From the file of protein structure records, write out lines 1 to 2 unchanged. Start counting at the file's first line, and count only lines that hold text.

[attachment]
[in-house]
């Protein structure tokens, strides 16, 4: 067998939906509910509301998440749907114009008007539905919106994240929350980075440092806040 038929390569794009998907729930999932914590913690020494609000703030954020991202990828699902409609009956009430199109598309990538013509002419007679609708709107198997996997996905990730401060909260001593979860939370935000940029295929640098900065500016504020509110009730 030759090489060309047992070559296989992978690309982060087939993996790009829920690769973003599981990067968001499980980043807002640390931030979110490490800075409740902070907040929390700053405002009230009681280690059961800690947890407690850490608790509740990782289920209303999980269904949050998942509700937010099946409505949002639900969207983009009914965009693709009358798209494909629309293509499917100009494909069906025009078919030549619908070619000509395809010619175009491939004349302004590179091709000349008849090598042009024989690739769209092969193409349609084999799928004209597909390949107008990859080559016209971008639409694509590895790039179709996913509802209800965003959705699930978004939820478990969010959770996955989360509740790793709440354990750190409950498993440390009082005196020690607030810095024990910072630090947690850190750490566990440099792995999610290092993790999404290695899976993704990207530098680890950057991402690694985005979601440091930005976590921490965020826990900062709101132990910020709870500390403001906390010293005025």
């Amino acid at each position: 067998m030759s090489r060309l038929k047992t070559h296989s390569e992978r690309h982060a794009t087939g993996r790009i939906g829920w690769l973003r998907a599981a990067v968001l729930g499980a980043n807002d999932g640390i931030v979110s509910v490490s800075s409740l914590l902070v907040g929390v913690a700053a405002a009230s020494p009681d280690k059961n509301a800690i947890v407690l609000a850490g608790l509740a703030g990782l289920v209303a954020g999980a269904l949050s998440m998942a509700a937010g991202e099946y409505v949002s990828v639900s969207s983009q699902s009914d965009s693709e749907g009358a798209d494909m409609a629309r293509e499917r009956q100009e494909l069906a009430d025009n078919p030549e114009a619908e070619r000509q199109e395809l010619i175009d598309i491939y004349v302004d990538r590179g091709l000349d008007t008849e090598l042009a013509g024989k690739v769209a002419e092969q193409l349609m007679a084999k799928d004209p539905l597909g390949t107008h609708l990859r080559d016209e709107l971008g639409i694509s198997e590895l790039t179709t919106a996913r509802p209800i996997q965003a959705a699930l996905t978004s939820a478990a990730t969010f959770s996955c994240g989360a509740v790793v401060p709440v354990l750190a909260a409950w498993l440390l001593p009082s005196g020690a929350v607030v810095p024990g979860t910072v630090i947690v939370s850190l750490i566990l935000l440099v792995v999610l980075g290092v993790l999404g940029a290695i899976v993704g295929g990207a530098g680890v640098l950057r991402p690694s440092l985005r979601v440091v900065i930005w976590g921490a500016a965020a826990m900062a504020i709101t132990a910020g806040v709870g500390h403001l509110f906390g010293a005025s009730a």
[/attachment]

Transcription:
[in-house]
């Protein structure tokens, strides 16, 4: 067998939906509910509301998440749907114009008007539905919106994240929350980075440092806040 038929390569794009998907729930999932914590913690020494609000703030954020991202990828699902409609009956009430199109598309990538013509002419007679609708709107198997996997996905990730401060909260001593979860939370935000940029295929640098900065500016504020509110009730 030759090489060309047992070559296989992978690309982060087939993996790009829920690769973003599981990067968001499980980043807002640390931030979110490490800075409740902070907040929390700053405002009230009681280690059961800690947890407690850490608790509740990782289920209303999980269904949050998942509700937010099946409505949002639900969207983009009914965009693709009358798209494909629309293509499917100009494909069906025009078919030549619908070619000509395809010619175009491939004349302004590179091709000349008849090598042009024989690739769209092969193409349609084999799928004209597909390949107008990859080559016209971008639409694509590895790039179709996913509802209800965003959705699930978004939820478990969010959770996955989360509740790793709440354990750190409950498993440390009082005196020690607030810095024990910072630090947690850190750490566990440099792995999610290092993790999404290695899976993704990207530098680890950057991402690694985005979601440091930005976590921490965020826990900062709101132990910020709870500390403001906390010293005025």